Where do you see yourself in 5 years time?
I kind of studiously avoid thinking about it, to be honest. I have a book contract that takes me through the next three or so years, so I know what I’ll be working on for a while, but that’s about it. I don’t have any desire to make a big physical move again any time soon, but I also live in a place that could easily be wiped out by a major hurricane—two category 5 storms barely, and I do mean barely missed our town last year—so who knows?
What advice would you give a budding author?
It’s important to relish the successes as they come—finishing a rough draft, polishing a proposal, getting an agent, getting a book deal, having your work valued by a publishing team, seeing the cover art come to fruition, etc. As an editor, I watched too many writers ignore these smaller achievements in favour of hoping to hit the New York Times bestseller list and then being gutted when they [almost inevitably] didn’t. Publishing is a business and career full of disappointments, so making the most of each milestone is good for morale.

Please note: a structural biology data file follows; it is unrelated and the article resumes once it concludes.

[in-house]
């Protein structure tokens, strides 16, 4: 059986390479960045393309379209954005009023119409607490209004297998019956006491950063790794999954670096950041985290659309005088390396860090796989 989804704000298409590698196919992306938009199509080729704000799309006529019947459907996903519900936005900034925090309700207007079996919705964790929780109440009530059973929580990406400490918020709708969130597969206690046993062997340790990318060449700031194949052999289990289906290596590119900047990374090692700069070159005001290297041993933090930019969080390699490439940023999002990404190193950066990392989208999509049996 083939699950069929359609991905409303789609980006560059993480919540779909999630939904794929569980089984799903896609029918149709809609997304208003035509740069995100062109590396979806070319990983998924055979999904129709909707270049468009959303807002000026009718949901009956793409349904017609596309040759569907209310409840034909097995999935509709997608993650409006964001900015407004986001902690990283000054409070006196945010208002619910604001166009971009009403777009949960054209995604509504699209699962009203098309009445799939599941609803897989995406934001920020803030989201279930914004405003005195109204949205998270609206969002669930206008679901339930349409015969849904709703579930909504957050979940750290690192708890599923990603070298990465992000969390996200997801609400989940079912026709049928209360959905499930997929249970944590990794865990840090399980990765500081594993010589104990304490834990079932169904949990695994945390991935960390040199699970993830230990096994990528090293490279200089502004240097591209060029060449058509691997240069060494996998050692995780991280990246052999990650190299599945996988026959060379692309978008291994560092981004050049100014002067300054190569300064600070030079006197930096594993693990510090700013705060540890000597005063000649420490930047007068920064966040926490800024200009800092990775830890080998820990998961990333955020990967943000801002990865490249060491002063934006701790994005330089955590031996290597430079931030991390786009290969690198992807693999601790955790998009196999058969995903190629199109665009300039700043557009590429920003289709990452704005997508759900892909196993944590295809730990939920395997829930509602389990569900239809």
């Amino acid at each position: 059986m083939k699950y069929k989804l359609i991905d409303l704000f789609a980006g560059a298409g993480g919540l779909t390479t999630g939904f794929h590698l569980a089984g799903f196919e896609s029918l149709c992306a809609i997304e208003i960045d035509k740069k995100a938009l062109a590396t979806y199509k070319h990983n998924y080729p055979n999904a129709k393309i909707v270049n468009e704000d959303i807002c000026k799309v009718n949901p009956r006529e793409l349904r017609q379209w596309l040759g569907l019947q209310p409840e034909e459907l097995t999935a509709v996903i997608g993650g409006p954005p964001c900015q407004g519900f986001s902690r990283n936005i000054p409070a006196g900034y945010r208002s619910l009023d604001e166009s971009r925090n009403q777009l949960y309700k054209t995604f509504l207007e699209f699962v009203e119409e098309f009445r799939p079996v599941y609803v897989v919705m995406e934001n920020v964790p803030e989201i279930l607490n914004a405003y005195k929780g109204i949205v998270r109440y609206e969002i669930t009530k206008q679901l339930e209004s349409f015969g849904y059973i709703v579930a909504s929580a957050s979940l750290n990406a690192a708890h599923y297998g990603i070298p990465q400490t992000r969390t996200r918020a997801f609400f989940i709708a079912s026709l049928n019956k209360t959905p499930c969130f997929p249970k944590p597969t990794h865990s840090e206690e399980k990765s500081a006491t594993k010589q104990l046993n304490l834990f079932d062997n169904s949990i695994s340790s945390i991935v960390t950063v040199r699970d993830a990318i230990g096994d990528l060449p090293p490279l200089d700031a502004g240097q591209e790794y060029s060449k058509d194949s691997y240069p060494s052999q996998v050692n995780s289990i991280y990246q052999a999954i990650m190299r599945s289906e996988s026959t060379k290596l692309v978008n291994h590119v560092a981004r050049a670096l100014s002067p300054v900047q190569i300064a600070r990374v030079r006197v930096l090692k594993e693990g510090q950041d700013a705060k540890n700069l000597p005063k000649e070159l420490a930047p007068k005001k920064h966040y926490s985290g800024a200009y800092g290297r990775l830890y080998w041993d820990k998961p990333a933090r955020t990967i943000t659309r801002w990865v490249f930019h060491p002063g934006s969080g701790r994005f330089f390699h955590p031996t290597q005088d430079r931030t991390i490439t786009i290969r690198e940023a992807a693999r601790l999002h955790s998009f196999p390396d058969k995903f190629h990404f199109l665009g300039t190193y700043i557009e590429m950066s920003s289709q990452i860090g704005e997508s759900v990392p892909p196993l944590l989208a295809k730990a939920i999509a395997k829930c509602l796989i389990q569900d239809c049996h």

Also: READ WIDELY. It’s so important to know what’s out there, what other writers are doing, what publishers are publishing, what readers are responding to. It can be difficult to focus on reading when you’re in the depths of your own manuscript, but take the time to do it—it will benefit you enormously in terms of learning craft, but also in terms of understanding the market into which you hope to publish. Believe me, you’re going to need it.
Finally, happiness is…
Freedom. Sunshine. A spritz in my hand and a cat on my lap.
Photo credit Alfredo Esteban Photography.
Excitingly, I also have the complete bundle of Sarah Knight’s bestselling books including: The Life-Changing Magic of Not Giving a F***, Get Your S*** Together, You Do You and Get Your S*** Together Journal, available for you to win worth £48.96.
They will LITERALLY change your life!
Ends at midnight on 4 August 2018.
No cash alternative.
If the winner doesn’t respond within 7 days of the email being sent, a new winner will be selected.